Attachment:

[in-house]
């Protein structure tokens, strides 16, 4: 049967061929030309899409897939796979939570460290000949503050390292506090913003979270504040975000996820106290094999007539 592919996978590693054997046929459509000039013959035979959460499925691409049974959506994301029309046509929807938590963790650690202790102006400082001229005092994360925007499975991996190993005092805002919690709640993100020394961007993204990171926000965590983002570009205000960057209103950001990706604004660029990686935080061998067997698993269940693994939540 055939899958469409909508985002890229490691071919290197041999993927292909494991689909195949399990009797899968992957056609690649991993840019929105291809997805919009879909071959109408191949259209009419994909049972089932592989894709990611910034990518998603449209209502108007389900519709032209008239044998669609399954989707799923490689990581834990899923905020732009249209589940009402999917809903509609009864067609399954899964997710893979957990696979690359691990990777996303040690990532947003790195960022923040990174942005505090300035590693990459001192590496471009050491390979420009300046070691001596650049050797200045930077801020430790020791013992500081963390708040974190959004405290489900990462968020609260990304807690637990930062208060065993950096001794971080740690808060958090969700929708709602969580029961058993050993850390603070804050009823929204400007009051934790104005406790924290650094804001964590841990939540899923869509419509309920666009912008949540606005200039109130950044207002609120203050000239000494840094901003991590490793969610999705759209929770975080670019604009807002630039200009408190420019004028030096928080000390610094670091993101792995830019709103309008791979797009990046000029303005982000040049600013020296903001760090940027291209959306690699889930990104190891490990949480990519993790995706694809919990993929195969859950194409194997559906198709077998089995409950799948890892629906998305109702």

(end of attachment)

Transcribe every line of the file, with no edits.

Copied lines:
[in-house]
């Protein structure tokens, strides 16, 4: 049967061929030309899409897939796979939570460290000949503050390292506090913003979270504040975000996820106290094999007539 592919996978590693054997046929459509000039013959035979959460499925691409049974959506994301029309046509929807938590963790650690202790102006400082001229005092994360925007499975991996190993005092805002919690709640993100020394961007993204990171926000965590983002570009205000960057209103950001990706604004660029990686935080061998067997698993269940693994939540 055939899958469409909508985002890229490691071919290197041999993927292909494991689909195949399990009797899968992957056609690649991993840019929105291809997805919009879909071959109408191949259209009419994909049972089932592989894709990611910034990518998603449209209502108007389900519709032209008239044998669609399954989707799923490689990581834990899923905020732009249209589940009402999917809903509609009864067609399954899964997710893979957990696979690359691990990777996303040690990532947003790195960022923040990174942005505090300035590693990459001192590496471009050491390979420009300046070691001596650049050797200045930077801020430790020791013992500081963390708040974190959004405290489900990462968020609260990304807690637990930062208060065993950096001794971080740690808060958090969700929708709602969580029961058993050993850390603070804050009823929204400007009051934790104005406790924290650094804001964590841990939540899923869509419509309920666009912008949540606005200039109130950044207002609120203050000239000494840094901003991590490793969610999705759209929770975080670019604009807002630039200009408190420019004028030096928080000390610094670091993101792995830019709103309008791979797009990046000029303005982000040049600013020296903001760090940027291209959306690699889930990104190891490990949480990519993790995706694809919990993929195969859950194409194997559906198709077998089995409950799948890892629906998305109702």